Unheralded swimmer Brendon Smith could claim Australia’s first gold medal of the Tokyo Olympics in what promises to be an exciting day in the pool.
The 21-year-old Victorian shot to gold-medal favourite in the 400-metre individual medley when he set an Australian record in his heat and was quickest into his final.
Smith’s stunning swim came as the host nation’s hero, reigning medley world champion Daiya Seto, flopped and failed to make the medal race.
The 400 IM is the first of three swim finals featuring Australians on Sunday, with the women’s 4x100m freestyle relay team an unbackable favourite to deliver a Sunday gold.
The relayers — and flagbearer Cate Campbell — are seeking a third consecutive OIympic title and will race after medal prospects Elijah Winnington and Jack McLoughlin contest the 400m freestyle final.
Swim veteran Emma McKeon made a slick start in her quest to join Australia’s Olympic icons and bag seven medals.
Three Australians — Shane Gould, Ian Thorpe and Alicia Coutts — have collected five medals at a single Olympics; none has won more.
McKeon’s bumper program began with an ominous Saturday night swim.
McKeon was equal-fastest in the 100-metre butterfly heats, dead-heating with China’s world No.1 Zhang Yufei.
Also at the Tokyo Aquatic Centre, Bronte Halligan scored three goals and Lea Yanitsas put on a goalkeeping masterclass to help Australia to a comfortable 8-5 over Canada in women’s water polo.
Australia is seeking a fourth Olympic medal and second gold after their memorable Sydney 2000 triumph.
Gymnast Tyson Bull delivered his best international performance to qualify for the horizontal bar final at the Olympic Games in Tokyo.
The Victorian, Australia’s only male representative in the artistic events in Tokyo, nailed his routine and after a small step landing his full-twisting double layout dismount, punched the air in delight.
In other Day One action, the world No 1 Kookaburras opened their campaign with a 5-3 win over host Japan in the men’s hockey, while the Matilda’s were beaten 4-2 in a hard-fought match against Sweden.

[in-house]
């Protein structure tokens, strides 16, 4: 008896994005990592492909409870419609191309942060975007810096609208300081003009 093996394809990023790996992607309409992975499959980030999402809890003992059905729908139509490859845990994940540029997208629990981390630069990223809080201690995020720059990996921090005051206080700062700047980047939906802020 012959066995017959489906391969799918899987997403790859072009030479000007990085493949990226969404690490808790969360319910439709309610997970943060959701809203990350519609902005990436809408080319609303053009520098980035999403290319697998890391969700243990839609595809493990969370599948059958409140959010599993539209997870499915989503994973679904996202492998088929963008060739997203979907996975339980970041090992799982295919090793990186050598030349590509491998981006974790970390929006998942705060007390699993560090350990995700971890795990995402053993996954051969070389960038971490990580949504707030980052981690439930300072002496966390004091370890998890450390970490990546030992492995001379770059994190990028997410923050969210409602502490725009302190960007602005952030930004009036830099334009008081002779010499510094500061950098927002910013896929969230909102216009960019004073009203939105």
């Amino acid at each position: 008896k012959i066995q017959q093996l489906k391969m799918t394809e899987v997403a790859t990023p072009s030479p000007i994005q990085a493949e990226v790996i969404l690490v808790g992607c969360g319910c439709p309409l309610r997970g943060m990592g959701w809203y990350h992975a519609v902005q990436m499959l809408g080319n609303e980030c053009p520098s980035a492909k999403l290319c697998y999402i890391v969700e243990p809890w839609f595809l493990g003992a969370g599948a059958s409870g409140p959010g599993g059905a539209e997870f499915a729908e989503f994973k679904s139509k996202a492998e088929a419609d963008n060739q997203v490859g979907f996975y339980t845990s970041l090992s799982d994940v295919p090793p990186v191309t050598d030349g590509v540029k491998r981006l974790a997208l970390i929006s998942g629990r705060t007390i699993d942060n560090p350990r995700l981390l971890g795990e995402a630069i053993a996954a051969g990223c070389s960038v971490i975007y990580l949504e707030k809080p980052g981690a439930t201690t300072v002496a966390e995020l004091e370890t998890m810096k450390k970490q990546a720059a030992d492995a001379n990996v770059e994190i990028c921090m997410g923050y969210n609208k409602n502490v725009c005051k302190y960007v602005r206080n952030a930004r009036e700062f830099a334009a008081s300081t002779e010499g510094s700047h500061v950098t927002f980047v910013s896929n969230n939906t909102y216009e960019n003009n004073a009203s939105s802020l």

John Millman downed Lorenzo Musetti of Italy 6-3 6-4 in his tennis opener, and the women’s doubles pairing of Ash Barty and Storm Sanders beat Japan’s Nao Hibino and Makato Ninomiya 6-1 6-2.
Samantha Stosur lost to Elena Rybakina of Kazakstan 6-4 6-2.
Australia’s women softball team was downed 7-1 by Canada in the preliminary round, while men’s beach volleyball pair of Chris McHugh and Damien Schumann fell agonisingly short in a three-set defeat to top-ranked Berntsen Mol and Christian Sandlie Sorum of Norway.
Day Two promises to be a hectic day for Australian Olympians, who will be in action across 22 sports.
Ash Barty singles
World No.1 Ash Barty starts her Tokyo singles campaign against Spain’s Sara Sorribes Tormo while Ajla Tomljanovic is also in action.
Barty paired with Storm Sanders on Saturday to easily beat Japan in their women’s doubles opener.
Amanda Spratt will lead a high-quality Australian cycling team in the women’s road race, but the Dutch start as overwhelming favourites.
The Olyroos, coming off their outstanding opening win over Argentina, meet Spain while Jessica Fox, chasing an elusive gold medal, has her first runs in the K1 preliminaries.
Surfing and skateboarding debut as Olympic sports with the men’s and women’s surf competitions scheduled to start at Tsurigasaki Beach.
Stephanie Gilmore, Sally Fitzgibbon, Julian Wilson and Owen Wright are Australia’s surfing team.
Shane O’Neill is Australia’s skateboarding entry, with the medals to be decided on Sunday.
Boomers in action
The Boomers, after an impressive lead-up to the Games, take on Nigeria in men’s basketball.
The Hockeyroos begin their Tokyo assault against Spain and the Kookaburras, fresh from a tough 5-3 win over the host nation, play India.
Australia must stage a major upset against the United States to keep their faltering softball campaign alive, while the Sharks play Montenegro in men’s water polo.